remember, the string was brought in by customer

1. why would you waive the price of your work?
2. is there any proof that the stringer made a mistake and thus caused this trouble?
 

am1899

Hall of Fame
Speaking from personal experience stringing in a retail shop for several years:

I am happy to string with any viable string provided by the customer. And as is the case on any string job, I will stand behind my work. That is, in the event that a customer brings their racquet back with a complaint, we will assess if we made a mistake which caused their dissatisfaction. If so, we will work with the customer to make the situation right. However, I will not warranty string provided by the customer. Though it is not common in my experience, string can be defective or compromised in some way, which could cause the string to break prematurely. I have no idea where your string came from, how old it is, where it was stored, etc. The bottom line is, I’m not going to warranty any product that doesn’t come out of my inventory.

The above, by the way, is not all that dissimilar from your local car mechanic - if your mechanic will allow you to provide your own parts for work he’s going to do on your car (and that is a big if), no legit mechanic is going to stand behind parts you provided - if they break, don’t last, something is wrong with them, etc, that’s between you and the parts mfg/distributor, not your mechanic.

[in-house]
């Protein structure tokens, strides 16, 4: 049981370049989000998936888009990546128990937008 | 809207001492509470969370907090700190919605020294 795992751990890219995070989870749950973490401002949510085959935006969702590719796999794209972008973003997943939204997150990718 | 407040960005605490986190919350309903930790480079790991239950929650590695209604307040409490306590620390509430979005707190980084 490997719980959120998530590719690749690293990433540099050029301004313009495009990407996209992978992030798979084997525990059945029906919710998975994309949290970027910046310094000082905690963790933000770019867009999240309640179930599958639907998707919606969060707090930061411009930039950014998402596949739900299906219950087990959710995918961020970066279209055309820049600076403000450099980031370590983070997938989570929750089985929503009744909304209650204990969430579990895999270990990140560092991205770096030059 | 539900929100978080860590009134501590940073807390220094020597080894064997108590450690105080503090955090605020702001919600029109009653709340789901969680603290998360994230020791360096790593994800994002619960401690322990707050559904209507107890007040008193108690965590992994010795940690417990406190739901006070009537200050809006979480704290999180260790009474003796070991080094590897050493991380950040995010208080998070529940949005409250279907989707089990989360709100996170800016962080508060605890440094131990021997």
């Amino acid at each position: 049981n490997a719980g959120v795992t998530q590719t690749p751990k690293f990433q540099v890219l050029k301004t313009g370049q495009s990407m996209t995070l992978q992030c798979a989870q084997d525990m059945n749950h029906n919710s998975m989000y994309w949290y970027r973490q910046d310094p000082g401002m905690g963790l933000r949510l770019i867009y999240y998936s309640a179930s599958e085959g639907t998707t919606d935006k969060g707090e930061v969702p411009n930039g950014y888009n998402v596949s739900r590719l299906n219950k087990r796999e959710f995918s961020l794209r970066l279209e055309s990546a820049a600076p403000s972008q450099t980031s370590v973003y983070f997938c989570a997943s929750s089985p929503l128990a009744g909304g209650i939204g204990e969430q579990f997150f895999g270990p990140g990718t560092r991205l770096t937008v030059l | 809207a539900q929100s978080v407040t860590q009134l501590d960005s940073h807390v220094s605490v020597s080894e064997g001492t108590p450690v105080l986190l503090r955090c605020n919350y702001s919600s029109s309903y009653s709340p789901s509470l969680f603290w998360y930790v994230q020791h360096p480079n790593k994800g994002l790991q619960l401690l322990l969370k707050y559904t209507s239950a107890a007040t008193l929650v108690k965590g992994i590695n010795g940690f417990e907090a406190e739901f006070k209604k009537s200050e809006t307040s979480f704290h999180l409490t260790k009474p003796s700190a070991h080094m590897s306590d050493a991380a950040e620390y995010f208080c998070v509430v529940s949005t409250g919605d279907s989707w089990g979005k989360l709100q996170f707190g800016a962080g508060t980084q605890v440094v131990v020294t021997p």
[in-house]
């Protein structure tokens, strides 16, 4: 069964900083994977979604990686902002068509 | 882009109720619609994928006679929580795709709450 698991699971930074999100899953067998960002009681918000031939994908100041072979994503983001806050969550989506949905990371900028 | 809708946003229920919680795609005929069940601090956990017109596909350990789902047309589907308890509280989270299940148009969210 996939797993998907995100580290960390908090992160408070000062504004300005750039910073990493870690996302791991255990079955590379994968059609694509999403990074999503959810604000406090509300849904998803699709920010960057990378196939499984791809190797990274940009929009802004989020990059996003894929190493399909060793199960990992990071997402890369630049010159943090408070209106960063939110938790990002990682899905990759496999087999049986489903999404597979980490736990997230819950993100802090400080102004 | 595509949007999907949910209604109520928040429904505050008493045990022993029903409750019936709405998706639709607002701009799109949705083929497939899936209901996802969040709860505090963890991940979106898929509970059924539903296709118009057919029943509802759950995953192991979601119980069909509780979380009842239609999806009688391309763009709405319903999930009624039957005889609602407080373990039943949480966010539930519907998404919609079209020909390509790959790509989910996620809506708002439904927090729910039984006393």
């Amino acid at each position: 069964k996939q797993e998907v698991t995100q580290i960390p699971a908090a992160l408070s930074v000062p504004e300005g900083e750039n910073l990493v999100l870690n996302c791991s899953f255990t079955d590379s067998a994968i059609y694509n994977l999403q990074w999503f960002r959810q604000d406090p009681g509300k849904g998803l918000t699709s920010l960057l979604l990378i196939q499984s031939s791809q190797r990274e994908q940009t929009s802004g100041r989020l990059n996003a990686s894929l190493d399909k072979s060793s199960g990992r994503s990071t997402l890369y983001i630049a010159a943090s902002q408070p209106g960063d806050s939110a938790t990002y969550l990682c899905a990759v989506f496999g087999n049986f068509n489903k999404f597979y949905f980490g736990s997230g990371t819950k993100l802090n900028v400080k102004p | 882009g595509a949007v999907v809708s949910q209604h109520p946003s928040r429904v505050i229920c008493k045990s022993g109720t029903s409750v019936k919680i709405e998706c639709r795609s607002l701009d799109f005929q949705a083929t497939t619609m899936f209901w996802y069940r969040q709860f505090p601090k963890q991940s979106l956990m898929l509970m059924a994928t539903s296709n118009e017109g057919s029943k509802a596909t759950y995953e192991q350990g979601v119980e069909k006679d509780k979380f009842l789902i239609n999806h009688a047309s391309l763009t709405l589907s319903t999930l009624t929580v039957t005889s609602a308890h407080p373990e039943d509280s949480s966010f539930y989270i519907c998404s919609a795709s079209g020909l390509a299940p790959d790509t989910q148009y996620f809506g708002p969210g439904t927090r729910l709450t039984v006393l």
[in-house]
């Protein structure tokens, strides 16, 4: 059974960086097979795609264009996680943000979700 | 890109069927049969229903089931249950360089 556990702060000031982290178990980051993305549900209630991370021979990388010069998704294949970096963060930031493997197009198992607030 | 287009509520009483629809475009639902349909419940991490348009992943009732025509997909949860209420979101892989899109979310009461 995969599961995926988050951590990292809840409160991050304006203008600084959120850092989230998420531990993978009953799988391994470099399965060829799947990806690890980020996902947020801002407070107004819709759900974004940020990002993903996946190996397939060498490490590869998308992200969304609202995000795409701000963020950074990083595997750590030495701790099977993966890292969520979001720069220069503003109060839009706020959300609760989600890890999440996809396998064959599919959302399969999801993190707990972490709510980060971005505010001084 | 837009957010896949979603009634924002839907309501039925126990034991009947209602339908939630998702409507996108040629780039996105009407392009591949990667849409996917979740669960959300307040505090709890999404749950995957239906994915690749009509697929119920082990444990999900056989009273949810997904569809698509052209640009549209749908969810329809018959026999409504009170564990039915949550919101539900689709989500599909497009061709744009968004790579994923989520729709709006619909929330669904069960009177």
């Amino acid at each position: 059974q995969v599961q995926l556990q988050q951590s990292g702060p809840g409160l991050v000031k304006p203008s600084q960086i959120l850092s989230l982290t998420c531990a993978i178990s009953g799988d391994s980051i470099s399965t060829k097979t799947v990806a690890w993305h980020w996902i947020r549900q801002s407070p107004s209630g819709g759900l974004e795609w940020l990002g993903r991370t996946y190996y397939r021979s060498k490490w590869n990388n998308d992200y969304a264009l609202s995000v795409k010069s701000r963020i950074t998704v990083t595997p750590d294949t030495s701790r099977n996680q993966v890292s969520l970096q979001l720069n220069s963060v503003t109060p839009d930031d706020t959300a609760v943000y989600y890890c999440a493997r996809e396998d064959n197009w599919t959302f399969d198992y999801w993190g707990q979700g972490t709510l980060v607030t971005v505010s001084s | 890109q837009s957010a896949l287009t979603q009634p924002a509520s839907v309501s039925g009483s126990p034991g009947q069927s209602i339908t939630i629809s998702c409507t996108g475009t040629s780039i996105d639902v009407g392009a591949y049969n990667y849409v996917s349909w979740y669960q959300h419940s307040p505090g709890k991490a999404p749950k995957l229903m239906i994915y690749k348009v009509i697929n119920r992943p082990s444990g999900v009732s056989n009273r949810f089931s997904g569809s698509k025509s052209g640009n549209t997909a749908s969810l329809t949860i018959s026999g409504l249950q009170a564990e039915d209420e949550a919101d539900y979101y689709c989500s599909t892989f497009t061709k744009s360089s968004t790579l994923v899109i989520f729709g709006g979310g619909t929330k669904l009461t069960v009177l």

Now, in your scenario OP...did the shop have TGV in stock? Or did you provide them with a set of TGV to put in your racquet? If it’s the former, the shop should have eaten the broken set of string and restrung your racquet, no questions asked. For me, you shouldn’t have had to pay anything extra - other than for the 1 set of string and 1 labor charge.

If however you provided your own string, and it broke during stringing...for me you’re SOL, as so far as the initial set of string you provided. Either you’ll have to provide another set of string and I’ll try again, or tell me what string I have in inventory you’d like instead. Some shops in this scenario might even try to charge you labor twice - once for the 1st string job where the string broke, and another for the subsequent job. Me, I think that’s tacky - I’d only charge you labor for a completed string job.
 
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PKorda

Semi-Pro
Speaking from personal experience stringing in a retail shop for several years: